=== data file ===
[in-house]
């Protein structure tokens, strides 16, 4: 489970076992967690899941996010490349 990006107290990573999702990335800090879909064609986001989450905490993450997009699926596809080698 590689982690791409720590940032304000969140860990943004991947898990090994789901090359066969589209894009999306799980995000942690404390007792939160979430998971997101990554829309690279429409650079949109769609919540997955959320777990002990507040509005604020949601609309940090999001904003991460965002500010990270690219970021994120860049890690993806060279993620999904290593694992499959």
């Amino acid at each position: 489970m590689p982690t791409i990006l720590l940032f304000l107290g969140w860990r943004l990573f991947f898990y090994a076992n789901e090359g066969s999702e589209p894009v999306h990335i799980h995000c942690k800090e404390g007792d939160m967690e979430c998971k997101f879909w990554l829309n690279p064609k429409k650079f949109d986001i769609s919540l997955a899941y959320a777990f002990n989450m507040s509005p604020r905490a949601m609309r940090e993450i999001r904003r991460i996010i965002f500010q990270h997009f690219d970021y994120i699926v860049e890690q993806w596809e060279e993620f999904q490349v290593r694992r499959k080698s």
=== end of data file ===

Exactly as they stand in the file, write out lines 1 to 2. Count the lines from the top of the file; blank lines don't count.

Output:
[in-house]
């Protein structure tokens, strides 16, 4: 489970076992967690899941996010490349 990006107290990573999702990335800090879909064609986001989450905490993450997009699926596809080698 590689982690791409720590940032304000969140860990943004991947898990090994789901090359066969589209894009999306799980995000942690404390007792939160979430998971997101990554829309690279429409650079949109769609919540997955959320777990002990507040509005604020949601609309940090999001904003991460965002500010990270690219970021994120860049890690993806060279993620999904290593694992499959």